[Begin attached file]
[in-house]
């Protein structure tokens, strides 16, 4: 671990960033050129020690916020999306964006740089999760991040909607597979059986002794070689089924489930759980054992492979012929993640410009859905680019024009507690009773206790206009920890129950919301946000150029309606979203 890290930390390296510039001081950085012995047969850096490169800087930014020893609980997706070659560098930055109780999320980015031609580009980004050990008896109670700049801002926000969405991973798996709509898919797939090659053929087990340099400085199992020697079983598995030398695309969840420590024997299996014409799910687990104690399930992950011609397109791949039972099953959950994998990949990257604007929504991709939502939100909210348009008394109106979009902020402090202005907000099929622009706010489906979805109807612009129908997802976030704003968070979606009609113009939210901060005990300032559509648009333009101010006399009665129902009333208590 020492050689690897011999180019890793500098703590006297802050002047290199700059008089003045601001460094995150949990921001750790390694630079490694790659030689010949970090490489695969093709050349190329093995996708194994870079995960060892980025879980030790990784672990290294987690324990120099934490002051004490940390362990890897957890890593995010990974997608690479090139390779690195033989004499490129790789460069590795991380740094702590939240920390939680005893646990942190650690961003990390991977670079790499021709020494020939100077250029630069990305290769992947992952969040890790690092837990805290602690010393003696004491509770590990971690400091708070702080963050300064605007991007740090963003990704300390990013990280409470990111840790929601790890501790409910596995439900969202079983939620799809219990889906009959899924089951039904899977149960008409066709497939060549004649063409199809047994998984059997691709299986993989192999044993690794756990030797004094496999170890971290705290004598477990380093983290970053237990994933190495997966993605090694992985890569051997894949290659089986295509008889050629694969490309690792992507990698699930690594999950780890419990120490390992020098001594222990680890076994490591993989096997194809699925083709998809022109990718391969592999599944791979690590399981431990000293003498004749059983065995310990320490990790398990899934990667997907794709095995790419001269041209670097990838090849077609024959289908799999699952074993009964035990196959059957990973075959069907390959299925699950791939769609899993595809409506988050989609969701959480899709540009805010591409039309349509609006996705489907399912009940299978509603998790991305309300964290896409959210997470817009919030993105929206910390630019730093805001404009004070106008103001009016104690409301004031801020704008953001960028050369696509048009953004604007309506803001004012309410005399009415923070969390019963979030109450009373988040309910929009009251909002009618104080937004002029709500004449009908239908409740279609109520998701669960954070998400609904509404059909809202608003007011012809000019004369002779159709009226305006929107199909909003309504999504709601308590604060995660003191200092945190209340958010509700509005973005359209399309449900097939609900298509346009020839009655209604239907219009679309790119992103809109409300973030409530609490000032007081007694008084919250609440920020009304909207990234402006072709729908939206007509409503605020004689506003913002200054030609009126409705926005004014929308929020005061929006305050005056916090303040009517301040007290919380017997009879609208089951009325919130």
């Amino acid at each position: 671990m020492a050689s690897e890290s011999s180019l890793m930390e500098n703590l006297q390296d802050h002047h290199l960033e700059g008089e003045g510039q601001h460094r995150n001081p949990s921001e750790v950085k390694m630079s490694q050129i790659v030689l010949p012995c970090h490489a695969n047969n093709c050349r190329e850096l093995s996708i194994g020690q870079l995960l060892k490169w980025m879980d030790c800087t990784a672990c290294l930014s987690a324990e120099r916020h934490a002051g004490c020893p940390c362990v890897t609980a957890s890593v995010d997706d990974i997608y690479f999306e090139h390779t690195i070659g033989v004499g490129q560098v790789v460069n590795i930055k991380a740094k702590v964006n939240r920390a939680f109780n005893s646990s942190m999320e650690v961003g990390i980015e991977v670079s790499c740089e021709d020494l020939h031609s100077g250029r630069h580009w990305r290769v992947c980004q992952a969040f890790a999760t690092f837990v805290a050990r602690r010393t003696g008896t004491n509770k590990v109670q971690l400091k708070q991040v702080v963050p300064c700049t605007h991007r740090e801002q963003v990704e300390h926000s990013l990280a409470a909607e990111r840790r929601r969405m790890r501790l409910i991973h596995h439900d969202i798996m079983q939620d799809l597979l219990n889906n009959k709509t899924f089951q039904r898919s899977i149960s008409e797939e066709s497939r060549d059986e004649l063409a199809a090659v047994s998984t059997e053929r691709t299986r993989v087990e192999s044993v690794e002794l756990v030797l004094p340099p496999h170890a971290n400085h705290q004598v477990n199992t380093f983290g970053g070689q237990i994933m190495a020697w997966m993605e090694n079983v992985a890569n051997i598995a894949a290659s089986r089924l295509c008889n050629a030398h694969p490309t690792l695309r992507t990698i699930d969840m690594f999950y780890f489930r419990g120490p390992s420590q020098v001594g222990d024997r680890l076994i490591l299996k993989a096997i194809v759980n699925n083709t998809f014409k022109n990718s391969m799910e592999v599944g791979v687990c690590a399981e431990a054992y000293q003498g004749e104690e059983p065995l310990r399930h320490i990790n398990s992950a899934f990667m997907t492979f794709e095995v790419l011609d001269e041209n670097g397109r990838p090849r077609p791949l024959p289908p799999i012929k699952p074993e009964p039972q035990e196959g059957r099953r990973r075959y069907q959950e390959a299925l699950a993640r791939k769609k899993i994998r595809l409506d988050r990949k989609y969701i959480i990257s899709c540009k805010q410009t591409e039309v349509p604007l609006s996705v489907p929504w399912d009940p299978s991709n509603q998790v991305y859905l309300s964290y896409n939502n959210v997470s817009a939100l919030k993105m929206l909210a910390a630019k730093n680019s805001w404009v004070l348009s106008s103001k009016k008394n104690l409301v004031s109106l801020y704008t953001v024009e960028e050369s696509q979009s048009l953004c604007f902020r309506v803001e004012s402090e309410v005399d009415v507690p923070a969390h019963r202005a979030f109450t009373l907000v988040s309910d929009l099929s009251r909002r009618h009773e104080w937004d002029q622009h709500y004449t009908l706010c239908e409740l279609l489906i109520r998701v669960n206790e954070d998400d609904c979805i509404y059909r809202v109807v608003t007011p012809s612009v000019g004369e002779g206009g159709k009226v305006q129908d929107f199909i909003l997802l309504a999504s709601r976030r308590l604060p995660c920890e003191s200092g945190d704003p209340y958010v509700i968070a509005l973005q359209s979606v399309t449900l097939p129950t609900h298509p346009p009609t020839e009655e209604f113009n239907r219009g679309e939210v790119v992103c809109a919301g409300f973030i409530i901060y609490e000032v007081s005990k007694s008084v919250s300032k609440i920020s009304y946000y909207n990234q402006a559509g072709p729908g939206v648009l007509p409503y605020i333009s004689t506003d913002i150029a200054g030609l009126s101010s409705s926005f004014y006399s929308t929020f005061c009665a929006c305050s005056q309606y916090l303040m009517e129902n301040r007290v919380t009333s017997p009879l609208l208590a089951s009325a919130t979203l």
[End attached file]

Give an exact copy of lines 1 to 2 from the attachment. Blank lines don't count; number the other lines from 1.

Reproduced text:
[in-house]
């Protein structure tokens, strides 16, 4: 671990960033050129020690916020999306964006740089999760991040909607597979059986002794070689089924489930759980054992492979012929993640410009859905680019024009507690009773206790206009920890129950919301946000150029309606979203 890290930390390296510039001081950085012995047969850096490169800087930014020893609980997706070659560098930055109780999320980015031609580009980004050990008896109670700049801002926000969405991973798996709509898919797939090659053929087990340099400085199992020697079983598995030398695309969840420590024997299996014409799910687990104690399930992950011609397109791949039972099953959950994998990949990257604007929504991709939502939100909210348009008394109106979009902020402090202005907000099929622009706010489906979805109807612009129908997802976030704003968070979606009609113009939210901060005990300032559509648009333009101010006399009665129902009333208590 020492050689690897011999180019890793500098703590006297802050002047290199700059008089003045601001460094995150949990921001750790390694630079490694790659030689010949970090490489695969093709050349190329093995996708194994870079995960060892980025879980030790990784672990290294987690324990120099934490002051004490940390362990890897957890890593995010990974997608690479090139390779690195033989004499490129790789460069590795991380740094702590939240920390939680005893646990942190650690961003990390991977670079790499021709020494020939100077250029630069990305290769992947992952969040890790690092837990805290602690010393003696004491509770590990971690400091708070702080963050300064605007991007740090963003990704300390990013990280409470990111840790929601790890501790409910596995439900969202079983939620799809219990889906009959899924089951039904899977149960008409066709497939060549004649063409199809047994998984059997691709299986993989192999044993690794756990030797004094496999170890971290705290004598477990380093983290970053237990994933190495997966993605090694992985890569051997894949290659089986295509008889050629694969490309690792992507990698699930690594999950780890419990120490390992020098001594222990680890076994490591993989096997194809699925083709998809022109990718391969592999599944791979690590399981431990000293003498004749059983065995310990320490990790398990899934990667997907794709095995790419001269041209670097990838090849077609024959289908799999699952074993009964035990196959059957990973075959069907390959299925699950791939769609899993595809409506988050989609969701959480899709540009805010591409039309349509609006996705489907399912009940299978509603998790991305309300964290896409959210997470817009919030993105929206910390630019730093805001404009004070106008103001009016104690409301004031801020704008953001960028050369696509048009953004604007309506803001004012309410005399009415923070969390019963979030109450009373988040309910929009009251909002009618104080937004002029709500004449009908239908409740279609109520998701669960954070998400609904509404059909809202608003007011012809000019004369002779159709009226305006929107199909909003309504999504709601308590604060995660003191200092945190209340958010509700509005973005359209399309449900097939609900298509346009020839009655209604239907219009679309790119992103809109409300973030409530609490000032007081007694008084919250609440920020009304909207990234402006072709729908939206007509409503605020004689506003913002200054030609009126409705926005004014929308929020005061929006305050005056916090303040009517301040007290919380017997009879609208089951009325919130």